When there was nothing on the telly and he was looking for something to do in the evenings Mac would sit in the middle of the room to cover all the bases and communicate with his eyes. If he wanted a bonio he’d stare from me to the box. If he wanted one of our biscuits he’d stare at the barrel. If he wanted a dog chew he’d stare at the shelf on which they were kept. If he stared at the door to the hall he wanted a ball (kept in a plastic bag hanging from the hat stand) or to go outside.
This form of communication evolved from before he lived with me. To begin with he would simply sit and stare at you, which involved a variation on twenty questions. Do you want a biscuit? Do you want to go out? Do you want a sticky? You then had to gauge his desire from his reaction. If his ears shot up and his head tilted slightly, the answer was yes, but as he’d say yes to a biscuit anyway, it was difficult to gauge his primary requirement. He figured out for himself that humans were dumb and it was much easier and quicker to point.
I once accidentally left the bag I took on our walks at Mac’s house. Knowing it would be a week before I returned, Sue stuffed it into the cupboard under the stairs. For two days Mac kept a constant vigil, convinced I was living under their stairs. She got so fed up of his whining and scratching she left the door open for the rest of the week so he could see for himself it was only the bag.
Border collies seem to be able to think out of the box. A simple task or straightforward situation can turn into a highly complex mission, which makes perfect sense to the dog but seems totally stupid to everyone else. For instance, Mac’s former master’s parents lived on the far side of our estate. One day he got into his head to pay me an unannounced visit. How he managed to navigate the convoluted half-mile route without ever having done it before, even by car, only he knows. After the first visit, an urgent scratching on the front door became a regular occurrence.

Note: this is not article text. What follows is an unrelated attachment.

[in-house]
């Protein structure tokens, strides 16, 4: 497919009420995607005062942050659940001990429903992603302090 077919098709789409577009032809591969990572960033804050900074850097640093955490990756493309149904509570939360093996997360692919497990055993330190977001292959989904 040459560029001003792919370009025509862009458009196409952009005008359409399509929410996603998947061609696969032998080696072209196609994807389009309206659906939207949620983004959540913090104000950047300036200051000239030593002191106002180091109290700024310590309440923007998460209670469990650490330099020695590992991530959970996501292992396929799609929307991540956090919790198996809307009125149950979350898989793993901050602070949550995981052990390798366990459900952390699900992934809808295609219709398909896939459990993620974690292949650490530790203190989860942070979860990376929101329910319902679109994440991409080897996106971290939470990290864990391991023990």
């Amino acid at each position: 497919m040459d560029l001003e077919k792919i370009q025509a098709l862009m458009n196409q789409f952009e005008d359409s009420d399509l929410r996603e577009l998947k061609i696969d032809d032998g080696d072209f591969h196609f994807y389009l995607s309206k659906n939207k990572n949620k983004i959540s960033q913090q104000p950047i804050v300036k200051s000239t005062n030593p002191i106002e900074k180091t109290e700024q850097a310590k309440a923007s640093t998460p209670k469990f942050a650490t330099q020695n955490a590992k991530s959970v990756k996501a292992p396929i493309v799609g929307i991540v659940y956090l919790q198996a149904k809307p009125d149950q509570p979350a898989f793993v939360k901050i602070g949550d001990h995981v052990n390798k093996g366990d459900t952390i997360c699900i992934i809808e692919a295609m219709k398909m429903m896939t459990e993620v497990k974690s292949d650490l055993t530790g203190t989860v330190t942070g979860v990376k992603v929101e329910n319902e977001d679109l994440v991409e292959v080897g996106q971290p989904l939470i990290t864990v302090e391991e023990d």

Not so long ago I drove to our local library, which is attached to a school, and climbed out the car. A Border collie came round the corner with a sandwich in his mouth. Any other dog on the planet finds a discarded sandwich he eats it there and then. End of story.
When I came out the library twenty minutes later, the collie appeared again from the same direction with another sarnie in his mouth. I thought this worthy of comment, so I spoke to the dog. He halted politely and looked at me for a second. Inside the balloon it said “Sorry, pal, I’d love to stop and chat, but as you can see I’m in the middle of something important. Another time, perhaps?”
The end result is the same, the food gets eaten, but not until the logistics have been taken care of.
The nearest I ever came to oneness with Mac happened in the same Monsal Head car park as the ice cream debacle (Dog Tail 2). We had returned from a winter walk at dusk with snow beginning to settle. We sat in my battered old Mini with the heater on full blast, waiting for the air to warm and the windscreen to clear. There were no other cars.
There was a tea shop next to the hotel which served refreshments at the front door, which was split like a stable door. I could see a light through the rearview mirror. Though soaked to the skin and freezing to death, I thought it worthwhile getting out of the car on the off chance they were still serving. I knocked on the door and the top half opened. ‘We weren’t expecting anymore customers,’ the woman said.
‘Any chance of two mugs of tea, please?’ I asked hopefully.
I climbed back into the car and took a big gulp of hot tea. You must have experienced that sensation of swallowing hot tea on a cold day? The liquid hits your stomach with a jolt and sort of expands, sending a warm glow through your whole being. I groaned in contentment and took another swallow.
I then hooked my left arm over the back seat and heard Mac begin to lap. He kept going until his snout was inside and he’d drained it. I felt him pull away and was just about to pull my arm back when I heard an identical groan of pleasure. I looked back and saw him slouched in the seat, eyes unfocused and half-closed, knowing from the expression on his face that the tea had had exactly the same effect on him as it had on me. He sank down on the seat and went to sleep. Muggins, of course, had to run back across the car park and return the mugs.
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